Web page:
Business Briefing: Trouble in the South China Sea
China is on the defensive after an international court ruled it had no claim to historic rights to resources within its so called “nine-dash line” in the South China Sea.
This decision is the latest in a long running dispute between the nations that border the South China Sea over ownership of the islands in the sea and maritime jurisdictions.
Professor Clive Schofield, from the University of Wollongong, explains that the reason for the dispute is not only sovereignty but also economic, as the area provides much of the fish consumed in South East Asia. Although he is doubtful of the claims of the estimates of oil and gas in the South China Sea (due to lack of exploration).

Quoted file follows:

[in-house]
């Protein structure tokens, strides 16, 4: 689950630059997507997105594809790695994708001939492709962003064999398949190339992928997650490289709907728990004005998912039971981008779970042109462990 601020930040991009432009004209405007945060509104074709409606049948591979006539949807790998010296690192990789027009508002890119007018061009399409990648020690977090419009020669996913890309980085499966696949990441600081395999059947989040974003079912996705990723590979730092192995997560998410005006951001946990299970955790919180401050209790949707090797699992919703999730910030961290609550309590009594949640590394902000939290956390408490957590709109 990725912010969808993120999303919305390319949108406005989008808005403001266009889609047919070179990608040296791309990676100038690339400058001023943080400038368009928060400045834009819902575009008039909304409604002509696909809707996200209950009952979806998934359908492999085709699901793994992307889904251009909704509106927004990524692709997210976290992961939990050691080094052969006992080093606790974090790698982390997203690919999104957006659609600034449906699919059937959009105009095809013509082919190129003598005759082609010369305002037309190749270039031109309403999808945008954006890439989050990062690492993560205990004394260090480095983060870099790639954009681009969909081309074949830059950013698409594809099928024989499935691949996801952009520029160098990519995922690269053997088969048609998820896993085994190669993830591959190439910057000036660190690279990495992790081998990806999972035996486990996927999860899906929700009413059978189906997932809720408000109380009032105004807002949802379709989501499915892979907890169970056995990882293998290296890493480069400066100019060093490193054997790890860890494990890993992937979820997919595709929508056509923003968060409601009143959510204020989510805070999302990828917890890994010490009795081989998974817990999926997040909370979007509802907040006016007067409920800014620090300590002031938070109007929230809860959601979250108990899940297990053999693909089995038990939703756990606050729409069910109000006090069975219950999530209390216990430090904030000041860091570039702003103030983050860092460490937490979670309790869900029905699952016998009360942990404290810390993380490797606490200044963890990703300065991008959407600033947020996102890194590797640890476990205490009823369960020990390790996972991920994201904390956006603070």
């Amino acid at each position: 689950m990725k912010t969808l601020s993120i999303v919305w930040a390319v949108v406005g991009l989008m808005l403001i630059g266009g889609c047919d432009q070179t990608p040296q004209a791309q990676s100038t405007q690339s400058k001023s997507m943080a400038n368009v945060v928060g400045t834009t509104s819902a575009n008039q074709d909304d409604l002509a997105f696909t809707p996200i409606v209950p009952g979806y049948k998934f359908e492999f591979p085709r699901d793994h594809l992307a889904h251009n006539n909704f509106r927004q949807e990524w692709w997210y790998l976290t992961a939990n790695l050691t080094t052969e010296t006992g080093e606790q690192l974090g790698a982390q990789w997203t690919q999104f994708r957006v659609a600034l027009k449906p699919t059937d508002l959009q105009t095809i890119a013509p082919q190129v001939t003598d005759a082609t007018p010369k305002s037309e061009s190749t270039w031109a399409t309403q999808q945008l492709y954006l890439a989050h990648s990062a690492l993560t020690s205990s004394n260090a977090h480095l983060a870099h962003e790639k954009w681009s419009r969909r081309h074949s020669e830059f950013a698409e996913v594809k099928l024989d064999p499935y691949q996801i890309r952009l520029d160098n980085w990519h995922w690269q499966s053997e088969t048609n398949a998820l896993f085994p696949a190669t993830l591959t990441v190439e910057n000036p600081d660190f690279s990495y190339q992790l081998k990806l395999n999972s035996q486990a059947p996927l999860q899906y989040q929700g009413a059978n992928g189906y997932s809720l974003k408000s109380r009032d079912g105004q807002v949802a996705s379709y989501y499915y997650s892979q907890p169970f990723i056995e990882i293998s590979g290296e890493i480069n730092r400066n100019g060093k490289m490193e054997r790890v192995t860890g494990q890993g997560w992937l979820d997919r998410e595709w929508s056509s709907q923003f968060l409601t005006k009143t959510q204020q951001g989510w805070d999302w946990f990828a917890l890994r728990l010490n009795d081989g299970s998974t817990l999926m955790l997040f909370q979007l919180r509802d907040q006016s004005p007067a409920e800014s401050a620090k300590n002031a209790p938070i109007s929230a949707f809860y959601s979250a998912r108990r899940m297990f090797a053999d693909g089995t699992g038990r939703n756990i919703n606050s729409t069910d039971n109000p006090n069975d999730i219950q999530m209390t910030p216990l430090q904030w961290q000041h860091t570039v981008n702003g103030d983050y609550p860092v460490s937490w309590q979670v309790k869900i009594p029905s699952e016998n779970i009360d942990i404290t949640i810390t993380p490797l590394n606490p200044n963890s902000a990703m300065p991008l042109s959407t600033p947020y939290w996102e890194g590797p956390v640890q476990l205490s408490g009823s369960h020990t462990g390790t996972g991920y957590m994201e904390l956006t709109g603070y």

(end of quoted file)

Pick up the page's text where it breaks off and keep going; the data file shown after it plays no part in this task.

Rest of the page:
The area is also of great importance economically to Australia, due to the amount of resources and other trade shipped through the area. Positioned between China and the United States, Australia is in a tricky situation, as this latest ruling won’t resolve the ongoing tension in the area.
Jenni Henderson, Assistant Editor, Business and Economy, The Conversation
This article was originally published on The Conversation. Read the original article.
Photo: South China Sea from Hong Kong by Joe Chen | Flickr (cc)
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